Key features in electricity and CO2: India
► Energy and especially electricity access is a permanent challenge for India.
► India relies on coal for over 68% of its electricity generation. CO2 emissions have therefore increased in tandem with electricity demand. In 2008, emissions stood at more than three times their 1990 level.
► The CO2 intensity of power generation has increased over the 1990-2008 period, from 0.85 to 0.97 tCO/MWh.
► The industry sector accounts for 46.4% of electricity use in India, although the commercial sector shows the strongest growth, ahead of the residential sector. India has introduced measures to enhance efficiency in industry, such as the Energy Conservation Act of 2001 and the more recent "Perform, Achieve and Trade" policy. Building codes are in place since 2006.
► Hydro is India's major renewable resource in electricity, with 13.8% of the total output. The National Action Plan on Climate Change identifies hydro, wind and solar as priorities for development.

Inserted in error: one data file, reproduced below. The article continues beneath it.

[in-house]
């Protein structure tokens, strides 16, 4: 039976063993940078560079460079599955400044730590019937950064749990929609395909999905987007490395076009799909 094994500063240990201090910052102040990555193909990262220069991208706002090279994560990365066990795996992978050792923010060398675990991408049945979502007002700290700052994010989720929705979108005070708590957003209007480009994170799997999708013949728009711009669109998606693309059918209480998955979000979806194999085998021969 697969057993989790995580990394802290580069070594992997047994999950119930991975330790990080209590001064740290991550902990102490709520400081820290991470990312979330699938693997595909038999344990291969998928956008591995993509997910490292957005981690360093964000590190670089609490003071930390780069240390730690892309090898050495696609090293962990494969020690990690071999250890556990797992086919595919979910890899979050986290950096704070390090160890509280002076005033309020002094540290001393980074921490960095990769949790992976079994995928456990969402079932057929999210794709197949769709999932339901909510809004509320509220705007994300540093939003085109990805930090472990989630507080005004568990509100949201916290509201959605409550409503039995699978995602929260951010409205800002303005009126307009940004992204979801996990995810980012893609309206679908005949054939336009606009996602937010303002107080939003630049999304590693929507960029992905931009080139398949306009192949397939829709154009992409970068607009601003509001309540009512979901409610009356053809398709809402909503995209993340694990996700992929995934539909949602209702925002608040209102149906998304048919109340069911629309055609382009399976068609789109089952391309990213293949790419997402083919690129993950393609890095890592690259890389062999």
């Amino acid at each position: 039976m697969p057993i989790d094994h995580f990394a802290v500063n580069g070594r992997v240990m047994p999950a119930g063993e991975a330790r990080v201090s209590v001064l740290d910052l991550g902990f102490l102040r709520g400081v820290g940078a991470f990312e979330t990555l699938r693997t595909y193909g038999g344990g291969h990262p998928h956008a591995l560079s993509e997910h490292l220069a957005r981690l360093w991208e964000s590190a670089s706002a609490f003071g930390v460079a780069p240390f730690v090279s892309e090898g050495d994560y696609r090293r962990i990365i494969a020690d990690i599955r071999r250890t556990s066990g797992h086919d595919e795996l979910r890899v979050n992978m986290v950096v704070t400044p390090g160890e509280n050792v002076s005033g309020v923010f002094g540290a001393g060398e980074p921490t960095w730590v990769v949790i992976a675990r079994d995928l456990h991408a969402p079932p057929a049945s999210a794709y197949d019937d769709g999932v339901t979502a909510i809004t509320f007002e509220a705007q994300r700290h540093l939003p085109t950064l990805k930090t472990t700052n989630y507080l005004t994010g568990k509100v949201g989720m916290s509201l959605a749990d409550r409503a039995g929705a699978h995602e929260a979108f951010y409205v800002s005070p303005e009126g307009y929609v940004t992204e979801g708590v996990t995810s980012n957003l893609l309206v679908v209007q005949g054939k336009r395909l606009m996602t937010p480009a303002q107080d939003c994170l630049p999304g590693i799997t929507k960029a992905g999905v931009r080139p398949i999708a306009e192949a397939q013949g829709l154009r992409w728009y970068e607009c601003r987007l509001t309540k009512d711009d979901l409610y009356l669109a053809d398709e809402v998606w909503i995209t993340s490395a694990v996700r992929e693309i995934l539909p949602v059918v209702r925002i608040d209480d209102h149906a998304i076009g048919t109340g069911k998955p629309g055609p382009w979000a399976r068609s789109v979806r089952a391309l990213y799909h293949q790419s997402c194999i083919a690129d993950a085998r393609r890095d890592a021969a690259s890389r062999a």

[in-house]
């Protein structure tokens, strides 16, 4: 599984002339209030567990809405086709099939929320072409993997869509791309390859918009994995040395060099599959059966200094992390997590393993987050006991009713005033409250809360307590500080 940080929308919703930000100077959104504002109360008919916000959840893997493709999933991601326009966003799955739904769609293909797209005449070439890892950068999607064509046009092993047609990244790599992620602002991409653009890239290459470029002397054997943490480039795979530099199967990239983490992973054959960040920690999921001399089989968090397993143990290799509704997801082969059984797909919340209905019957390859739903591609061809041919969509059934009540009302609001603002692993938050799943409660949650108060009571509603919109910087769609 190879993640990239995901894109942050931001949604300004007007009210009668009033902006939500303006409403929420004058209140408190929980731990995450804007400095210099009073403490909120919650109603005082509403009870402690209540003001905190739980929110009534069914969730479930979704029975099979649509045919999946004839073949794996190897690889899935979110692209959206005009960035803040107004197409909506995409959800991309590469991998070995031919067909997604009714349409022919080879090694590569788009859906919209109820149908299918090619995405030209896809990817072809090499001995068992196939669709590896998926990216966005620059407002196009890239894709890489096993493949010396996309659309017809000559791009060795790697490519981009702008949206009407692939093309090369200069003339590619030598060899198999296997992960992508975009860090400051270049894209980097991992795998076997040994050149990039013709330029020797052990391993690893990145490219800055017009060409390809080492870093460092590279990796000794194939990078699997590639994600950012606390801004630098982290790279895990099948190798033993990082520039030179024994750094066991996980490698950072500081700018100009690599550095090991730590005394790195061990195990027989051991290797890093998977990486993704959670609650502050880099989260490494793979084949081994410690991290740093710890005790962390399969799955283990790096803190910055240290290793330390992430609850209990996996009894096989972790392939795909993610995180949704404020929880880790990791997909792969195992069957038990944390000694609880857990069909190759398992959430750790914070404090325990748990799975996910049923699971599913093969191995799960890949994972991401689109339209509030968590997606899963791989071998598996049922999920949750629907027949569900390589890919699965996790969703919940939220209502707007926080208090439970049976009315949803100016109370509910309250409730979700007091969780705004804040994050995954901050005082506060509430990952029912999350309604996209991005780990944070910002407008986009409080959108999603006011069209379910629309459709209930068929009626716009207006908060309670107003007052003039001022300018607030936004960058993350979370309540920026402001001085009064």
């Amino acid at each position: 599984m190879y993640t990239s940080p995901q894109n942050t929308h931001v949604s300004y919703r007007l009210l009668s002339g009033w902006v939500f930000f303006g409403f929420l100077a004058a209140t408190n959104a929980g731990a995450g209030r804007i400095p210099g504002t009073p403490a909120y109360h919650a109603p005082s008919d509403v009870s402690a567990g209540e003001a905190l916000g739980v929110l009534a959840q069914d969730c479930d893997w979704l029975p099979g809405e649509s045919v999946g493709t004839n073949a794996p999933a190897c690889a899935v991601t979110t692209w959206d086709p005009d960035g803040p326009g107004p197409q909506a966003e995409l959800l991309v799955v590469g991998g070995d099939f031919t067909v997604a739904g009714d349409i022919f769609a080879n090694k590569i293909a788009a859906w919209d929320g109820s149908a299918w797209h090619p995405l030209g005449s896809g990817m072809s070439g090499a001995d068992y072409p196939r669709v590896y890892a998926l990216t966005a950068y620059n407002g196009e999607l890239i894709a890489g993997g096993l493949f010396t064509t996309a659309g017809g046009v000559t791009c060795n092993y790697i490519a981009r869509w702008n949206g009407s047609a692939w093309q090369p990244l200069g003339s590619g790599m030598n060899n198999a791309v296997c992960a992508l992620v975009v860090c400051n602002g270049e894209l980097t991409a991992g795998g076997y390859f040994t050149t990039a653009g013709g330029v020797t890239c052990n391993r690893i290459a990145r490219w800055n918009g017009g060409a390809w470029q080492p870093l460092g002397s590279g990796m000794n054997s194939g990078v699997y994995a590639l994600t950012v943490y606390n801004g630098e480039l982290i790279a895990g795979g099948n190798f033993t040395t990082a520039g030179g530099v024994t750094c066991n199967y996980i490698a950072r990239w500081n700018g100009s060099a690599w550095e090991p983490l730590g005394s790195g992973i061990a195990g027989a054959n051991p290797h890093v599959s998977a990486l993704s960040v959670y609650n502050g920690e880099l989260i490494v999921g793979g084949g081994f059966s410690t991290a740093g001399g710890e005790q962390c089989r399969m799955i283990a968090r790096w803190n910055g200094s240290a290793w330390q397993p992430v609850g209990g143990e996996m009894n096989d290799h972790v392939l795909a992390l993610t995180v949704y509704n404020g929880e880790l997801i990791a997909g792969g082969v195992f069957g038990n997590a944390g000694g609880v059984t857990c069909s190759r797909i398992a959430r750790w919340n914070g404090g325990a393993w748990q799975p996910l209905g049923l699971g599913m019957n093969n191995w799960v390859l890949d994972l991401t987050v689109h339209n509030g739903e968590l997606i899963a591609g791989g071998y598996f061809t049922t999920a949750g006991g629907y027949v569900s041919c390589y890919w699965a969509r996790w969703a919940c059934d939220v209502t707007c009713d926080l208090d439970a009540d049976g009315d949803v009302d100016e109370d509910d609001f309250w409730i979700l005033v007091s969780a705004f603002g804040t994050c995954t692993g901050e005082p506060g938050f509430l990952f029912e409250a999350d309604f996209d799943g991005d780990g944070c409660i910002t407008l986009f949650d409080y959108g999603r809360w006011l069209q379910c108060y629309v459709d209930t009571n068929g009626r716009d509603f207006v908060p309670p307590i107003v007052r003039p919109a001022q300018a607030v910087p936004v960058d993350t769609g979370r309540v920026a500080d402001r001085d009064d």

► Non-hydro renewables are by far the fastest growing source of electricity, primarily spurred by wind generation, with targeted government assistance since 2002.
► India's solar energy potential has not been exploited yet. The country is planning for 20 GW of solar capacity by 2020, starting with 1 000 MW in 2013 under its National Solar Mission.
► These developments, as well as wind capacity additions, are not yet fully reflected in the capacity data collected by Platts.
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